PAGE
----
BILLINGS — Recreational marijuana appears here to stay in Yellowstone County.
Early numbers show Yellowstone voters voting against overturning approval of recreational marijuana sales, 58 percent to 42 percent. Language on the June primary ballot asked voters to vote for overturning approval of already legalized sales the state of Montana passed in the November 2020 general election by a large 57% majority, or to vote against overturning approval, which would keep recreational sales legal.
"I hope that we are done beating a dead horse," said Jason Smith, treasurer for Better for Montana. "I think the people have spoken. I hope from now on the politicians will listen."
During the 2021 legislative session, majority Republicans passed a bill giving local governments the right to hold a second election to determine whether to allow recreational sales.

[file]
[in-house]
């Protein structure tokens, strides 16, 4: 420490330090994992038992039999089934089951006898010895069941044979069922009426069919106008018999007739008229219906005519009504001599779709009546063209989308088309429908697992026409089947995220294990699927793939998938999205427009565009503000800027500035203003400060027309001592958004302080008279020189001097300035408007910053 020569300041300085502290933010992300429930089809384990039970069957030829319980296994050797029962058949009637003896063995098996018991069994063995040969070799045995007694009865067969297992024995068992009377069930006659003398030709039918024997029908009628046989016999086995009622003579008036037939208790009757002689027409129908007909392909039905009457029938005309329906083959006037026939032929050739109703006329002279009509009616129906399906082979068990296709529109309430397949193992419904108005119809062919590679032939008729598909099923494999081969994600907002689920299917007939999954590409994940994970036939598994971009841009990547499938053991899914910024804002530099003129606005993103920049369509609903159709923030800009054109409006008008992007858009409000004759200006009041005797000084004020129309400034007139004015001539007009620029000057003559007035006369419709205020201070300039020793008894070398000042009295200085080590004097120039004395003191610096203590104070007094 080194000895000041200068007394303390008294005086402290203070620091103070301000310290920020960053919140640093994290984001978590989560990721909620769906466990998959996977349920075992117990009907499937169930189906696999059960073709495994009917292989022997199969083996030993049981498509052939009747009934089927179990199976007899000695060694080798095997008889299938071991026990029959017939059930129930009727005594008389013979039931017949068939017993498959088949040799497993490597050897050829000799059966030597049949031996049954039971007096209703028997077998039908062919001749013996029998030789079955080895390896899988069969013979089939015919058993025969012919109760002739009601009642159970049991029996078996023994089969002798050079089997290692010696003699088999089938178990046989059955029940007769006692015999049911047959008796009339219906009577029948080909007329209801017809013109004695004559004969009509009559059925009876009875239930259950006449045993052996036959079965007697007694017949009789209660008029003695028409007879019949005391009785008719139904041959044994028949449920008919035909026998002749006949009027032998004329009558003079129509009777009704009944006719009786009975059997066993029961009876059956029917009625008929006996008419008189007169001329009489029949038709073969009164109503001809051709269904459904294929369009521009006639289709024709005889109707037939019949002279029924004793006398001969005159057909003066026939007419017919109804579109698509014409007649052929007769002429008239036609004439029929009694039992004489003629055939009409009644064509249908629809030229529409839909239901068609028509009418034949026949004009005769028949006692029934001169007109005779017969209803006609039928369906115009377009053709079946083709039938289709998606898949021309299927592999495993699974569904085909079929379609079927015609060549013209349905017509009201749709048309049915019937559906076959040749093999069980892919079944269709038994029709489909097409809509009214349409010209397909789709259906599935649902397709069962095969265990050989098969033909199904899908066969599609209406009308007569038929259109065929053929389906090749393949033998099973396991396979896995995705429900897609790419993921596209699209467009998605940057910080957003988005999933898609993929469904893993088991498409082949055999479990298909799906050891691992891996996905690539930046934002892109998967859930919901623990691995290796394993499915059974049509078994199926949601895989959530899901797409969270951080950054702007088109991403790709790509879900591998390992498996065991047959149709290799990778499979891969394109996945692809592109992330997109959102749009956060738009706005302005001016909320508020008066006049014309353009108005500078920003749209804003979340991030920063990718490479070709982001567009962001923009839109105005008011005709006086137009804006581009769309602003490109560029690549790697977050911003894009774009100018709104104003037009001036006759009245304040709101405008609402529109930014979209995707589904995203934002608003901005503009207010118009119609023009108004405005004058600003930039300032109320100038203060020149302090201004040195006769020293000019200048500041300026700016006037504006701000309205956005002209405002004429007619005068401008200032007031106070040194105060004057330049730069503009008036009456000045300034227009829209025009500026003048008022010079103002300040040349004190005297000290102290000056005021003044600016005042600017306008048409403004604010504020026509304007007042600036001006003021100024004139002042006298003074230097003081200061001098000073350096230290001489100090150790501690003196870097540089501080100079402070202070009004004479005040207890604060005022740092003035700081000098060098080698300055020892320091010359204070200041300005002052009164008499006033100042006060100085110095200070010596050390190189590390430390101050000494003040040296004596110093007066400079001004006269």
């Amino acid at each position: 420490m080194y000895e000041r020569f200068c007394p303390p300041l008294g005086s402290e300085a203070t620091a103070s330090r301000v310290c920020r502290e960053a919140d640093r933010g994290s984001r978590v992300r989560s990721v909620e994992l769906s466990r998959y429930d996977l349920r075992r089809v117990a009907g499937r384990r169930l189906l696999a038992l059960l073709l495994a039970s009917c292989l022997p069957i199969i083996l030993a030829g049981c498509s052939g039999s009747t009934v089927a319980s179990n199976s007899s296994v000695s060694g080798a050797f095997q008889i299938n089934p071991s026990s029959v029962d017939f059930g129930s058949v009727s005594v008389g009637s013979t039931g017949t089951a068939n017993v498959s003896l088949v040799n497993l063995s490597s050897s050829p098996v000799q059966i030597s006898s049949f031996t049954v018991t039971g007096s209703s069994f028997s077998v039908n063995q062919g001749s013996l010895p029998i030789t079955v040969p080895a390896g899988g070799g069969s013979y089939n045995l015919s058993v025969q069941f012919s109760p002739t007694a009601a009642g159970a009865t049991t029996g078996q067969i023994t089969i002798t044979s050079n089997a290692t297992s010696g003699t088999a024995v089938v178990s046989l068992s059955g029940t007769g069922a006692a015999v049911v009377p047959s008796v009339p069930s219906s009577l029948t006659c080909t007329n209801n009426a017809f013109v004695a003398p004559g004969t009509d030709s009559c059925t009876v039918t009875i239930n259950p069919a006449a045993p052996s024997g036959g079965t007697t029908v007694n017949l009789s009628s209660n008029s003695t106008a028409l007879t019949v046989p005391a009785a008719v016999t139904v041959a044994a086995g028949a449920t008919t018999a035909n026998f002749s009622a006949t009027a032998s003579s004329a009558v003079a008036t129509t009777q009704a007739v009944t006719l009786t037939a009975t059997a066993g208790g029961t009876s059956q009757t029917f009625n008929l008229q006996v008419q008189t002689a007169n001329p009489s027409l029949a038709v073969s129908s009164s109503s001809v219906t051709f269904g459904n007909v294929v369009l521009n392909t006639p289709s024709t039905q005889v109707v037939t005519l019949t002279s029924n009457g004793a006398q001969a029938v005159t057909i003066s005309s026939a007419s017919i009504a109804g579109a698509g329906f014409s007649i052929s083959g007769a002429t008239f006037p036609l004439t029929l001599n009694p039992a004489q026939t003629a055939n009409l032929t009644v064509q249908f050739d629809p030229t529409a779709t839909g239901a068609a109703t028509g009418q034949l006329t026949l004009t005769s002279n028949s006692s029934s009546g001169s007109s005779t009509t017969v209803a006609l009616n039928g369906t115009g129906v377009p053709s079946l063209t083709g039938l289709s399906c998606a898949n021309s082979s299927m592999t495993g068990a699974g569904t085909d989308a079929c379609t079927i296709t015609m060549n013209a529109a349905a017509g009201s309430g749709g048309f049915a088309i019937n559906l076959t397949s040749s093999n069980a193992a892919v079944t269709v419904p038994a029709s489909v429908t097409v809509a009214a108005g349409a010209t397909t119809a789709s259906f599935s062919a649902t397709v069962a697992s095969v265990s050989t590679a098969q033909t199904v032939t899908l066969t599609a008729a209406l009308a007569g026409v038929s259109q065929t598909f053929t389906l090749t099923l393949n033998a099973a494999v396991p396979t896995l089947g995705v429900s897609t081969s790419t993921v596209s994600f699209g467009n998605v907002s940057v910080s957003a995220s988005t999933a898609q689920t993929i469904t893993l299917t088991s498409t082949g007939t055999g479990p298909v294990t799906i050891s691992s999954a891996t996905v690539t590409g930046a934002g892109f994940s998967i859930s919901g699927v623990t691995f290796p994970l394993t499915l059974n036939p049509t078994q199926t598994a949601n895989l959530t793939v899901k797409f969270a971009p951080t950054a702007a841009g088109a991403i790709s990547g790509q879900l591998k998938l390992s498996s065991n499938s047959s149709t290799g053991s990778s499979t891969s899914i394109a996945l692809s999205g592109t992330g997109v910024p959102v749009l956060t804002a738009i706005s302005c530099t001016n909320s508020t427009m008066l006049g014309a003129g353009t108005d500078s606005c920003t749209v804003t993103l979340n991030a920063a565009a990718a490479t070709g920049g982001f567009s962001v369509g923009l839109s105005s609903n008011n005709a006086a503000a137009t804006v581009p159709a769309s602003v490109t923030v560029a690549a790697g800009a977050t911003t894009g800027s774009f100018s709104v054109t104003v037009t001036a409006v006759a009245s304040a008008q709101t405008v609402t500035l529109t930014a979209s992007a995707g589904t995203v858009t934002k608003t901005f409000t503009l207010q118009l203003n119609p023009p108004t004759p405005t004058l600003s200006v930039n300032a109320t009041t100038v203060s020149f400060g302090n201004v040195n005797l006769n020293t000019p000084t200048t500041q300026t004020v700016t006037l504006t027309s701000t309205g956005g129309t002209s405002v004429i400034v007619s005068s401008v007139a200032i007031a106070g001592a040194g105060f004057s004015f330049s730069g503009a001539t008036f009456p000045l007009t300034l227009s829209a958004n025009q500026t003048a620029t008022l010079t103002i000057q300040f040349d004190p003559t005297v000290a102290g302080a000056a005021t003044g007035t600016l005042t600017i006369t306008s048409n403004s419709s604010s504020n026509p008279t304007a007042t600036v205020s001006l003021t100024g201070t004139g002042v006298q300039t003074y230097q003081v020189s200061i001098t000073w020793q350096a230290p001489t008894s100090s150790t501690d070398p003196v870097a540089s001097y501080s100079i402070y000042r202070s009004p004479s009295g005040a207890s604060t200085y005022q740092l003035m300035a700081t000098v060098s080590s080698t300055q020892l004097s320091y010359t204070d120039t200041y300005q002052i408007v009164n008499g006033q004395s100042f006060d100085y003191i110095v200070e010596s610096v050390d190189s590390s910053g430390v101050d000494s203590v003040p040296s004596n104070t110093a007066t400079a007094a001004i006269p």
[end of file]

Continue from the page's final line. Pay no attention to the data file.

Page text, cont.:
In August 2021, a resolution to put the issue back to the Yellowstone County voters failed after County Commissioner John Ostlund voted against it.
"I don't think you get to re-vote every time you don't like the outcome of an election," Ostlund said.
However, Ostlund had a change of heart in December after Billings city voters chose to outlaw recreational storefronts in a November 2021 election. 18 days later, Ostlund and his fellow commissioners Denis Pitman and Don Jones all voted to put the issue on to the June 2022 primary ballot.
“After reviewing what happened in the city, with the overwhelming overturn of recreational sales, I believe the voters have been better educated and intend to vote for this today," Ostlund said.
Smith said he hoped Tuesday's result would force the commissioners to go back the other way and ask Billings voters again to allow recreational sales within city limits.
"This vote included the city and the county, and if it passed by a majority in the city, I would expect to revisit and re-vote on this to bring it back to Billings city limits," Smith said.
Yellowstone County is No. 1 in Montana for recreational marijuana sales since it became legal on January 1, totaling $12,685,854.82 through the end of May. All sales are subject to a 3% sales tax, which the county gets to keep 50% of. That means Yellowstone brought in $190,287.82 in tax revenue in the first five months of 2022.